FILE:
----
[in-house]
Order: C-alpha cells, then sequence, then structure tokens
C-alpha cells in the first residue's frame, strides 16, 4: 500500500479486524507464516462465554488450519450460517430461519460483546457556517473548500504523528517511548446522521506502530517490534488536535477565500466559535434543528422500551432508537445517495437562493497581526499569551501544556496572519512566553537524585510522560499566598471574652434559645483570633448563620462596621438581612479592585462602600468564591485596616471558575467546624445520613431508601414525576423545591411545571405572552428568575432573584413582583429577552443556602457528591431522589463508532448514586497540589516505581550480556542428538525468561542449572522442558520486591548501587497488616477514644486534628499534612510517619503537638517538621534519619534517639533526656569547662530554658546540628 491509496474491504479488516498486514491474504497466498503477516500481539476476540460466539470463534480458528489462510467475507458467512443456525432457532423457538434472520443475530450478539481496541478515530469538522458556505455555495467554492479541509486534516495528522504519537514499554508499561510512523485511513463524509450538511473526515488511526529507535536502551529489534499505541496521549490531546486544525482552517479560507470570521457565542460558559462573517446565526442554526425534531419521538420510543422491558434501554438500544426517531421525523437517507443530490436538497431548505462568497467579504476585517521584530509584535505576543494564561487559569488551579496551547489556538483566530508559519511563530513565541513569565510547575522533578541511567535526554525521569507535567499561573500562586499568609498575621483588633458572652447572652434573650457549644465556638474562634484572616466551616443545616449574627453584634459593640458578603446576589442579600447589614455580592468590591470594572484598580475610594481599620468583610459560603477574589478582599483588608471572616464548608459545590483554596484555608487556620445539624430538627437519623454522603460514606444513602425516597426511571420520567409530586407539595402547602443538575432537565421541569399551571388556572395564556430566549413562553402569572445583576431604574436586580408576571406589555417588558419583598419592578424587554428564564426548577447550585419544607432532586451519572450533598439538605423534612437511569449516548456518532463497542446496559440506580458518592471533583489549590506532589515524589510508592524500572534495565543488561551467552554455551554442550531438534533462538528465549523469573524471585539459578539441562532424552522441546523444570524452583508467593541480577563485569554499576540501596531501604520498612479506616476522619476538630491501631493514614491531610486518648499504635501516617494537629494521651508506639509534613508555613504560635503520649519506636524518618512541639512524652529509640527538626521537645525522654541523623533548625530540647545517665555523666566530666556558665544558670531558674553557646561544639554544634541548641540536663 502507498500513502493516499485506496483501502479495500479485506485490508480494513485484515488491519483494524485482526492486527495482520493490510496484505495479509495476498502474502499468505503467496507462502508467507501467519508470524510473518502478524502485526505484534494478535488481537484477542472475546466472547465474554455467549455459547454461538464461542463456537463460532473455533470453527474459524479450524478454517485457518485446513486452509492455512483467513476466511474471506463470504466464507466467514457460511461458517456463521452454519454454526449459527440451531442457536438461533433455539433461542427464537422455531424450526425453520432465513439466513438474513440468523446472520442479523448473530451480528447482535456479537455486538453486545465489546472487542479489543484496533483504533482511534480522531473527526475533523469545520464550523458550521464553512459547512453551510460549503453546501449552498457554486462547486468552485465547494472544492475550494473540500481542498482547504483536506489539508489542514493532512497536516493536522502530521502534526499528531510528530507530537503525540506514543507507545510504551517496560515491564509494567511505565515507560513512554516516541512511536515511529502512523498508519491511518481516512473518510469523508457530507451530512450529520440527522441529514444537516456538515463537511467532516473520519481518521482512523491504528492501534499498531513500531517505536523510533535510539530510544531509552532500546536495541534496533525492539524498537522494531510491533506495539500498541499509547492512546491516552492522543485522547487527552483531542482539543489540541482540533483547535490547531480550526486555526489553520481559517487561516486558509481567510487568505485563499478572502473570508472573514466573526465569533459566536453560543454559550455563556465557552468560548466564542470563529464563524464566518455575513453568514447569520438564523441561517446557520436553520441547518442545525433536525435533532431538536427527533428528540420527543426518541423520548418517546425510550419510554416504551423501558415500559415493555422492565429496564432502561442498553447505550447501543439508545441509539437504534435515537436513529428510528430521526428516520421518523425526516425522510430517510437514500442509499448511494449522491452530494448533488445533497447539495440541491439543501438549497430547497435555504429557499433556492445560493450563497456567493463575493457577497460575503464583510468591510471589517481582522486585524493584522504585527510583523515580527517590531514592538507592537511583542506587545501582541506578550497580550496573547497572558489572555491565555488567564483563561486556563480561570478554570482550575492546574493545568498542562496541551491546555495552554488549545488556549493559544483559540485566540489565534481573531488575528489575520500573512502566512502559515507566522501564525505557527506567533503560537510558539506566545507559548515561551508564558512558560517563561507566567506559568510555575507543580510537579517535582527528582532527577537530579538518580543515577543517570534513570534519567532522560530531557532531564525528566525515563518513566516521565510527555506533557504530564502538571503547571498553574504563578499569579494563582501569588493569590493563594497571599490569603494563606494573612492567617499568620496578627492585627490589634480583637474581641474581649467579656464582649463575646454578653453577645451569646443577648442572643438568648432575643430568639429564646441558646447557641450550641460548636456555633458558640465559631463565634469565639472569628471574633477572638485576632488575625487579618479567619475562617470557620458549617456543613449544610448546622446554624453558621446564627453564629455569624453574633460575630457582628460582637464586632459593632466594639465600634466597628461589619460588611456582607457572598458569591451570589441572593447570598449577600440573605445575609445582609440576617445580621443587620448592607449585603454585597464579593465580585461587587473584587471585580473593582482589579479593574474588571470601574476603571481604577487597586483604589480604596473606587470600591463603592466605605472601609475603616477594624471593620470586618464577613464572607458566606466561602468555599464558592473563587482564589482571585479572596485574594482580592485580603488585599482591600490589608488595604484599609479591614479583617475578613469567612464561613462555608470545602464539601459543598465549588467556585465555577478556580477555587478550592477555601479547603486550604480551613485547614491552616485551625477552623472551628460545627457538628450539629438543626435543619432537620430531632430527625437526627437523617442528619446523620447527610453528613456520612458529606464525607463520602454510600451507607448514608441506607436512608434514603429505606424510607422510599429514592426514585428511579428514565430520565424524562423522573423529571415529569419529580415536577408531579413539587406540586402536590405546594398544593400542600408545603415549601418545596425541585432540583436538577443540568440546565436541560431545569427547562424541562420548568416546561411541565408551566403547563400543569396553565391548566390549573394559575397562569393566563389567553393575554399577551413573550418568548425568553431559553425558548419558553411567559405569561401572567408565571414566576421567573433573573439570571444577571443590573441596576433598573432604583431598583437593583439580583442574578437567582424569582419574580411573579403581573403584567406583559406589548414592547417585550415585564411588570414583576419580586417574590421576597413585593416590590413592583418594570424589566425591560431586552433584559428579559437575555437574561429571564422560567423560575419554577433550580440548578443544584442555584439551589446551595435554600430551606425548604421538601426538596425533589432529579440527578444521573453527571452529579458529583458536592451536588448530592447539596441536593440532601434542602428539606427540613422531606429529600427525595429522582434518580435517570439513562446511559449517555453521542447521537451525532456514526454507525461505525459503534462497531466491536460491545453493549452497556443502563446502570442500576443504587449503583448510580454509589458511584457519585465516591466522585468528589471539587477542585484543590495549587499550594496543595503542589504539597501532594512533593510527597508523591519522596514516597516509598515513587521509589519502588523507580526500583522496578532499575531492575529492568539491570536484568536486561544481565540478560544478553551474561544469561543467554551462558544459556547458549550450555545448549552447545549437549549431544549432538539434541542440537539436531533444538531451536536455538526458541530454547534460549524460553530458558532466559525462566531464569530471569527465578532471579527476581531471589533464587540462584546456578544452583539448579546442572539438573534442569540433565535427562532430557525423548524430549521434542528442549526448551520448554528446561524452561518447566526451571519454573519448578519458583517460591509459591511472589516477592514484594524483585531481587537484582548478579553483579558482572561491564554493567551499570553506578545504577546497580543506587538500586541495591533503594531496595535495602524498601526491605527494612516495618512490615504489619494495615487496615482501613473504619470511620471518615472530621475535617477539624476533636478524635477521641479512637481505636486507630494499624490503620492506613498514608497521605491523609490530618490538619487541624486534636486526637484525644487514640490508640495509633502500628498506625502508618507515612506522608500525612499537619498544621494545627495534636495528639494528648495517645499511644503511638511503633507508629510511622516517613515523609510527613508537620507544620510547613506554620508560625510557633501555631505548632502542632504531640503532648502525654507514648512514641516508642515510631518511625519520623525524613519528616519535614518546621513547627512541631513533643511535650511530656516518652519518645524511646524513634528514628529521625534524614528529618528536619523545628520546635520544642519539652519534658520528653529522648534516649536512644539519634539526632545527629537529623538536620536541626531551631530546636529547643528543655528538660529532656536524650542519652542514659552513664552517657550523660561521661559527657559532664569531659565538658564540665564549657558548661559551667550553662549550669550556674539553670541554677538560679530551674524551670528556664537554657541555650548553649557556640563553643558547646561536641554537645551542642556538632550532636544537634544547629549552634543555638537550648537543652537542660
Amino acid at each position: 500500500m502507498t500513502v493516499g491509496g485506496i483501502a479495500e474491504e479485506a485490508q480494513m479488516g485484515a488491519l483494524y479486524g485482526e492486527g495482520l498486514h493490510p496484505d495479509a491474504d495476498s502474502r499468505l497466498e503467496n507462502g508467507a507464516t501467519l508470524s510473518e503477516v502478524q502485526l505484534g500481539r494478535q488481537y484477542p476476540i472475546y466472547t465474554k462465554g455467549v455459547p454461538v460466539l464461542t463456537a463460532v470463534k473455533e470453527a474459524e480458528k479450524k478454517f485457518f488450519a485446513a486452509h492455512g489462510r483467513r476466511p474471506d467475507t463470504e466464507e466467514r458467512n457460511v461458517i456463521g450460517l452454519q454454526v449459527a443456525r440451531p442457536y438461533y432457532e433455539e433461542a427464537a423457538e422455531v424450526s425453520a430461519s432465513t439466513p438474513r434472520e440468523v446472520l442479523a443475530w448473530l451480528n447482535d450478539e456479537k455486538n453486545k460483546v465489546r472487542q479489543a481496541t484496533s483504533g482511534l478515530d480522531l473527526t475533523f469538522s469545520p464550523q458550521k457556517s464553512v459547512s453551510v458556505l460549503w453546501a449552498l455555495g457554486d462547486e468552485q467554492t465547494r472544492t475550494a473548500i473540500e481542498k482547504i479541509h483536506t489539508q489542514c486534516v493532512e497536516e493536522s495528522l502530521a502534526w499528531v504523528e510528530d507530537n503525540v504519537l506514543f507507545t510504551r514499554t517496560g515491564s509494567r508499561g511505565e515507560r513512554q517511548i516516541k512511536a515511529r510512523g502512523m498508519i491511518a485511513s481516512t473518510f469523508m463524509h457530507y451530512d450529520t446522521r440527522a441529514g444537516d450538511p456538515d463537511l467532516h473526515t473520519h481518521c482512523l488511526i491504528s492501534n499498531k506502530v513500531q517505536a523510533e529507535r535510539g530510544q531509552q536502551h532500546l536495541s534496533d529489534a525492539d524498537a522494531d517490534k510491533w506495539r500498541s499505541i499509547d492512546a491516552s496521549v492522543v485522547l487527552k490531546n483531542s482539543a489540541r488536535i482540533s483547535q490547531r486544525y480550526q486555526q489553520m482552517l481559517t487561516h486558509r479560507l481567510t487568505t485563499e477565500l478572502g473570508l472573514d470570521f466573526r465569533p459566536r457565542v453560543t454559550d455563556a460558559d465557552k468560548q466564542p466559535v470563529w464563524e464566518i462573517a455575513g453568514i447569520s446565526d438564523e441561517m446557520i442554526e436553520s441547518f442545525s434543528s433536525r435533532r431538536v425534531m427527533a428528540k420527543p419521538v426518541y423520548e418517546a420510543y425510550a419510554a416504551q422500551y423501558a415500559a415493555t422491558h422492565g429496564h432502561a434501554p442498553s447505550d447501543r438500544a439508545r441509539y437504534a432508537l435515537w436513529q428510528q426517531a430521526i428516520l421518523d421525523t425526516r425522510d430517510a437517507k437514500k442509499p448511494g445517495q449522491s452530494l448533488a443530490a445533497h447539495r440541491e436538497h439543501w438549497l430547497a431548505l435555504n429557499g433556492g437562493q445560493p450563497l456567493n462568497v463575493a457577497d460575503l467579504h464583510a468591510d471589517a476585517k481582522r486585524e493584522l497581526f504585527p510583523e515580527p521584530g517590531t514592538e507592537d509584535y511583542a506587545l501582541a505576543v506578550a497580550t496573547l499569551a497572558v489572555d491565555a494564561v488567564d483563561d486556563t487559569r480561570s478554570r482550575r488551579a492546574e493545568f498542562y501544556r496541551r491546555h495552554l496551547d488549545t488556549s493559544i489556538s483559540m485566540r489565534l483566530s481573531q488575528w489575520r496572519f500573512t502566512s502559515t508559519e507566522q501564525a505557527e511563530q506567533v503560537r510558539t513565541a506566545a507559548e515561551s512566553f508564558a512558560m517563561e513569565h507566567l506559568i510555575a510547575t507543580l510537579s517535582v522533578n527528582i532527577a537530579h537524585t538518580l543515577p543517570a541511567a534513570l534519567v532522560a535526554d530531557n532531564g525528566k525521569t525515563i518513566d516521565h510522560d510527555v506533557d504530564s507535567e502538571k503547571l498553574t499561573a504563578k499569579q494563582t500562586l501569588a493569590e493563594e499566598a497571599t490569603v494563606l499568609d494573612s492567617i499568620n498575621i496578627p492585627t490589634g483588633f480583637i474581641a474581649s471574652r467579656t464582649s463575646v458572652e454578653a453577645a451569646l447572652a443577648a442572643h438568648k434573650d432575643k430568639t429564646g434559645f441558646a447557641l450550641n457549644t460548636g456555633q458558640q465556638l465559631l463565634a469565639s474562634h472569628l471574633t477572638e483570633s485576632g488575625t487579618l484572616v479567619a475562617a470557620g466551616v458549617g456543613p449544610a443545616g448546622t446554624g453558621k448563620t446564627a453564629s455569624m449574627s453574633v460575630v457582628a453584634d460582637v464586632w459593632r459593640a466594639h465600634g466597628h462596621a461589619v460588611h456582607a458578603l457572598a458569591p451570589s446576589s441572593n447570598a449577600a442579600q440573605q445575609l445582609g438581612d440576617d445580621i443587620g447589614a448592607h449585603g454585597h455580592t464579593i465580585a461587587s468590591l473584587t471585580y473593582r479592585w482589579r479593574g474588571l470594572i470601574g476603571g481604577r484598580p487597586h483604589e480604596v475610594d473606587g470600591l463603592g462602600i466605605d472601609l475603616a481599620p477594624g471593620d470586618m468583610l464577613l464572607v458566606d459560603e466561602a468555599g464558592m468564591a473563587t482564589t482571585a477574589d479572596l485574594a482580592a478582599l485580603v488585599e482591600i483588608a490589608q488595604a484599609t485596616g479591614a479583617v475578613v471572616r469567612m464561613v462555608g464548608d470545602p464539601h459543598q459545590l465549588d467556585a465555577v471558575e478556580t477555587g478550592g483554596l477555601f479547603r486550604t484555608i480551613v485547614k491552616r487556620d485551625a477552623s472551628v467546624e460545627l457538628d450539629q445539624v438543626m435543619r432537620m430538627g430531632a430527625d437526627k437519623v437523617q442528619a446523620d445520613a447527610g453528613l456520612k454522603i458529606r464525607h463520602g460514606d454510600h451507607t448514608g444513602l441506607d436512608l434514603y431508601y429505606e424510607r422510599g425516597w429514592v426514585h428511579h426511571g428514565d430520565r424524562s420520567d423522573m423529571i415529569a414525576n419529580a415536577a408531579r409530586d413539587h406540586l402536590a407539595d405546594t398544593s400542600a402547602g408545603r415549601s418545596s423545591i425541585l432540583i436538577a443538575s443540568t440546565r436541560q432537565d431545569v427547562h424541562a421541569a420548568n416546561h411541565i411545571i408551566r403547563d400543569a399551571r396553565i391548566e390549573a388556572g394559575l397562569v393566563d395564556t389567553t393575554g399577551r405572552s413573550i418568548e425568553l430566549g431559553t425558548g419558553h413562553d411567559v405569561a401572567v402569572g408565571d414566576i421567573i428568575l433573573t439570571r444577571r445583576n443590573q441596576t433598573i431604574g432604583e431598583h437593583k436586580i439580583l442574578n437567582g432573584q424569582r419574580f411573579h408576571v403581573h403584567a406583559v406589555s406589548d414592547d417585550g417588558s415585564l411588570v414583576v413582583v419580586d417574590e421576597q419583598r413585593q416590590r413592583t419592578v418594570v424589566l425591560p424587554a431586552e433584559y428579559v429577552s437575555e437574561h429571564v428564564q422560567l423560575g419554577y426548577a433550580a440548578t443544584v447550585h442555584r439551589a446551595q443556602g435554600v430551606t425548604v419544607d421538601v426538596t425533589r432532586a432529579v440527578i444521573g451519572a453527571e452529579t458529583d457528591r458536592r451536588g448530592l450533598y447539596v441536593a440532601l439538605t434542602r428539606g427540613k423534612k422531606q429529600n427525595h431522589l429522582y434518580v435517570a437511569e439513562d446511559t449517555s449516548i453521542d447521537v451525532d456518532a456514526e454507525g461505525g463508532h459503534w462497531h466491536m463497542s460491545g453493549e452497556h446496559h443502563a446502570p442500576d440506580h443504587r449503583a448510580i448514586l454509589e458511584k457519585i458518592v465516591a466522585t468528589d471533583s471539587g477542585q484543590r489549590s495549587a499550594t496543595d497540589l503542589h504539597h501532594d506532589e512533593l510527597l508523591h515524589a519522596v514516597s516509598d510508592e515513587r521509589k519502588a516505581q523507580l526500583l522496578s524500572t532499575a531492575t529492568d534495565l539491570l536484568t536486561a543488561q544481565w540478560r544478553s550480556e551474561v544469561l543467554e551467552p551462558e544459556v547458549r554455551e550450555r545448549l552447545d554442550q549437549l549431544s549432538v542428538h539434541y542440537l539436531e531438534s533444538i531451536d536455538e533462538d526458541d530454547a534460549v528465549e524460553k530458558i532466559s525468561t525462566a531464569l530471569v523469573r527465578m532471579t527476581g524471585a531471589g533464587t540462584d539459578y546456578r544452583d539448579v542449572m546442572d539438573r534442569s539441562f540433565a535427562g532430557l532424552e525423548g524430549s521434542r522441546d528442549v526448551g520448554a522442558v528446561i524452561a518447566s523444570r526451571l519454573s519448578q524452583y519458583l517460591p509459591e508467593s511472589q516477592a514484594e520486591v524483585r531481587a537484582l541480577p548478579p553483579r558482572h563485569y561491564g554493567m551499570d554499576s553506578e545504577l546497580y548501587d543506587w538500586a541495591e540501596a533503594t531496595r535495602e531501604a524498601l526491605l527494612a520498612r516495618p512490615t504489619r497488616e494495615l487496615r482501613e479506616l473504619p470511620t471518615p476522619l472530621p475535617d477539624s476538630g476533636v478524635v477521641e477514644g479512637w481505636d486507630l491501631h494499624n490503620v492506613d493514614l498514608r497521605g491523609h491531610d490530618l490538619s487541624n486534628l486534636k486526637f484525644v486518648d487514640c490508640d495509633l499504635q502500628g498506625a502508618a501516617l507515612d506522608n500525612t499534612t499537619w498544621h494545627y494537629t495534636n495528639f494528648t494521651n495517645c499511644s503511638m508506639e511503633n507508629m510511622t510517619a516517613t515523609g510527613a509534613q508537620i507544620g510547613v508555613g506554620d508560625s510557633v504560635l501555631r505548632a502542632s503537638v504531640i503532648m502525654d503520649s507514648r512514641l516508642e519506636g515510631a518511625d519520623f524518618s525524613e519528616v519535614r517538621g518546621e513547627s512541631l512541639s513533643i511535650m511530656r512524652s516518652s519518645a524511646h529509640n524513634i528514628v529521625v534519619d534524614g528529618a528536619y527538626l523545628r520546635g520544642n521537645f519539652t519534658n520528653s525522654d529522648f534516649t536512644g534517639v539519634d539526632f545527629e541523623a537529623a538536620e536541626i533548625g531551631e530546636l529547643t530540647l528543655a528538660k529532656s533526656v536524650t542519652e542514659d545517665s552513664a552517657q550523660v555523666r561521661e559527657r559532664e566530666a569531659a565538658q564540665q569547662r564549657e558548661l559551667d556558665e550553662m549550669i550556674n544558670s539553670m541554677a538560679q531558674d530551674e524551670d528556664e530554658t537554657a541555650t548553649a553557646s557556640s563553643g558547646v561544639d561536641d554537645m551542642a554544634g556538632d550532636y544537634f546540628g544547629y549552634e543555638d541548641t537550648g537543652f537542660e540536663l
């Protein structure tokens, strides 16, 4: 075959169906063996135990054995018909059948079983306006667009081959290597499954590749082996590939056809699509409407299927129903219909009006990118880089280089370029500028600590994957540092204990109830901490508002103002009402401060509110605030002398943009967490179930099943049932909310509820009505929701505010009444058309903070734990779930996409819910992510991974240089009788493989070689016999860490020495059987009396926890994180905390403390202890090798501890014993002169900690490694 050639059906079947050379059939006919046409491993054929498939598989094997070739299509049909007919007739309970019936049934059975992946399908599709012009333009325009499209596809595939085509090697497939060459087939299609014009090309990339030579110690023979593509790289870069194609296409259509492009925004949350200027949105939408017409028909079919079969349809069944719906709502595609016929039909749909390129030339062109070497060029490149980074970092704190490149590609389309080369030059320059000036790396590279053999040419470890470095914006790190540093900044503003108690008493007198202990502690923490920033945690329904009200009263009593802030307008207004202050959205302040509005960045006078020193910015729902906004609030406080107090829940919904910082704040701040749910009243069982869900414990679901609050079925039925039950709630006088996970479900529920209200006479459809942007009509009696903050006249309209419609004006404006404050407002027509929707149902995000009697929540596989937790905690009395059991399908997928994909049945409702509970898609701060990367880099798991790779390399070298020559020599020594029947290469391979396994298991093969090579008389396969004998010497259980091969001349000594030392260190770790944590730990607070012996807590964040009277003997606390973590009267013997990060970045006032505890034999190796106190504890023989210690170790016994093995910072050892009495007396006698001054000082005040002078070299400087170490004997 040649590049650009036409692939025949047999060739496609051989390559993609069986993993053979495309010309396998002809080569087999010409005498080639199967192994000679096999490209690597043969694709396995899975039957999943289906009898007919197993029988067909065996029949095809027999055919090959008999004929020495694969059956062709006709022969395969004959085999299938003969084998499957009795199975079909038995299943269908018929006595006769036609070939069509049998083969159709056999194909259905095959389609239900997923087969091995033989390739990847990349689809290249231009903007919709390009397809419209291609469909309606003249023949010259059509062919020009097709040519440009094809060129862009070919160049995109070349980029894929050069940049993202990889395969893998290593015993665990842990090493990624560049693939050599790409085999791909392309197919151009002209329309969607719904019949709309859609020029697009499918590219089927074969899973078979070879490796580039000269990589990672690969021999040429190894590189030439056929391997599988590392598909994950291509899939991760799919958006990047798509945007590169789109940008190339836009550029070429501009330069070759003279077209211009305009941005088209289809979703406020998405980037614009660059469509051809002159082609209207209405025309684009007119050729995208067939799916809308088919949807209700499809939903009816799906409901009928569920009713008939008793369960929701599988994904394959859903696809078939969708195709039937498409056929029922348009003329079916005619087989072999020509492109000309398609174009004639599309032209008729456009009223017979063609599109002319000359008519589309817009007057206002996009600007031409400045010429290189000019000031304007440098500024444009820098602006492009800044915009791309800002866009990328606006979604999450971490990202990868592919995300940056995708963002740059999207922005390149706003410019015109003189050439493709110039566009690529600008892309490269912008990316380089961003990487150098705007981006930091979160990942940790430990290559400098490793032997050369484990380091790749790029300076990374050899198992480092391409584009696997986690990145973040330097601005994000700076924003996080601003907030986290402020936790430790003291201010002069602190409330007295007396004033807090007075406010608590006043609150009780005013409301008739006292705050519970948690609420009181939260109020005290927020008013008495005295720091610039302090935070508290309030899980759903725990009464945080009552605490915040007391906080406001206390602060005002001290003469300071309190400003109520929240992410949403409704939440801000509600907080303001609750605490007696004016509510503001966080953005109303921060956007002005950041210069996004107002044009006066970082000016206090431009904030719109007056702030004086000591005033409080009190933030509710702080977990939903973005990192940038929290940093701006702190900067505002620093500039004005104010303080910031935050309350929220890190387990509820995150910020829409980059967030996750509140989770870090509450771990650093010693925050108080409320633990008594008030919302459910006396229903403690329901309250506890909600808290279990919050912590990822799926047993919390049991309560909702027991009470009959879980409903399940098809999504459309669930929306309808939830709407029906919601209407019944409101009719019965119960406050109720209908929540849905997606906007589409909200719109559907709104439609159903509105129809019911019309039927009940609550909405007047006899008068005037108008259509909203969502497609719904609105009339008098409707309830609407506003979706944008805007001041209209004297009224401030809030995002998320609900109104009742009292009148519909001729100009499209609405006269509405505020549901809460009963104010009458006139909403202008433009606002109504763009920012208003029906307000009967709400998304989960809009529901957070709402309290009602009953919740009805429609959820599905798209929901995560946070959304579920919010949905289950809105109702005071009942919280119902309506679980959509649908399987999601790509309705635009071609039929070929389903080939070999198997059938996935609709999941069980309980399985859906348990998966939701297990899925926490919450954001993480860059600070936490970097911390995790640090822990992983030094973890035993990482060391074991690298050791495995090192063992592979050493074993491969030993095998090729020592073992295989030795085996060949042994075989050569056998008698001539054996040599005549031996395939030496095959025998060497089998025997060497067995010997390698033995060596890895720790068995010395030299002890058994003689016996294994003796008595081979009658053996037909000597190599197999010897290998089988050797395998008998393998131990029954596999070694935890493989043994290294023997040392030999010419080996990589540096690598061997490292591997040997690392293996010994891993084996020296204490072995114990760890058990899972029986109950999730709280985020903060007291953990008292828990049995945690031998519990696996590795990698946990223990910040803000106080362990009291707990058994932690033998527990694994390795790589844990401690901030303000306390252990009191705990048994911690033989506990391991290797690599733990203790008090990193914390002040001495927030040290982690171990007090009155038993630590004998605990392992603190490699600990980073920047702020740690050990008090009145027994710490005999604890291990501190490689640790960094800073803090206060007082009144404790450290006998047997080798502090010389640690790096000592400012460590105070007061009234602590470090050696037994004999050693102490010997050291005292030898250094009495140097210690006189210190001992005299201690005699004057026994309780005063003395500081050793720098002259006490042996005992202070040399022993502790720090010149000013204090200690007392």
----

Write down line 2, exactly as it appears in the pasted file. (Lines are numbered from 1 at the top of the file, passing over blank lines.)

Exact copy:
Order: C-alpha cells, then sequence, then structure tokens